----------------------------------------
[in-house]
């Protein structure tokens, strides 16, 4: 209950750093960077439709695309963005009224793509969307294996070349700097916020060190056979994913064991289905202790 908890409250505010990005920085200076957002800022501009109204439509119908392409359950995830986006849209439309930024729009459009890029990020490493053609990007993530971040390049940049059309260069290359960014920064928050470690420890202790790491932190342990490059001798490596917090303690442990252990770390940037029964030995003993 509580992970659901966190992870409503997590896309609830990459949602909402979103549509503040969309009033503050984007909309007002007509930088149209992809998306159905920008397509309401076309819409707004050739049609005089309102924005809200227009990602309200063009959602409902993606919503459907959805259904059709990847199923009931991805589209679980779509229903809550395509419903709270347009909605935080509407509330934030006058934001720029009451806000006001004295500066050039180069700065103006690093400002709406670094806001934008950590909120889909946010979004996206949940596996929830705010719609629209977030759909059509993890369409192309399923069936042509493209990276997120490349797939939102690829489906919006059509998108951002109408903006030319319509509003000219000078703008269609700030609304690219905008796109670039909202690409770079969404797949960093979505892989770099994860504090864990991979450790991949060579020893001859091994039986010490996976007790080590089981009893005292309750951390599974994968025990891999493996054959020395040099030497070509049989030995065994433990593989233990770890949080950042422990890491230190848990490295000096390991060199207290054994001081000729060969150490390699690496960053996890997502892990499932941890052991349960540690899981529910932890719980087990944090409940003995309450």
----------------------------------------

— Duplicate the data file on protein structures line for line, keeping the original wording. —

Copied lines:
[in-house]
């Protein structure tokens, strides 16, 4: 209950750093960077439709695309963005009224793509969307294996070349700097916020060190056979994913064991289905202790 908890409250505010990005920085200076957002800022501009109204439509119908392409359950995830986006849209439309930024729009459009890029990020490493053609990007993530971040390049940049059309260069290359960014920064928050470690420890202790790491932190342990490059001798490596917090303690442990252990770390940037029964030995003993 509580992970659901966190992870409503997590896309609830990459949602909402979103549509503040969309009033503050984007909309007002007509930088149209992809998306159905920008397509309401076309819409707004050739049609005089309102924005809200227009990602309200063009959602409902993606919503459907959805259904059709990847199923009931991805589209679980779509229903809550395509419903709270347009909605935080509407509330934030006058934001720029009451806000006001004295500066050039180069700065103006690093400002709406670094806001934008950590909120889909946010979004996206949940596996929830705010719609629209977030759909059509993890369409192309399923069936042509493209990276997120490349797939939102690829489906919006059509998108951002109408903006030319319509509003000219000078703008269609700030609304690219905008796109670039909202690409770079969404797949960093979505892989770099994860504090864990991979450790991949060579020893001859091994039986010490996976007790080590089981009893005292309750951390599974994968025990891999493996054959020395040099030497070509049989030995065994433990593989233990770890949080950042422990890491230190848990490295000096390991060199207290054994001081000729060969150490390699690496960053996890997502892990499932941890052991349960540690899981529910932890719980087990944090409940003995309450």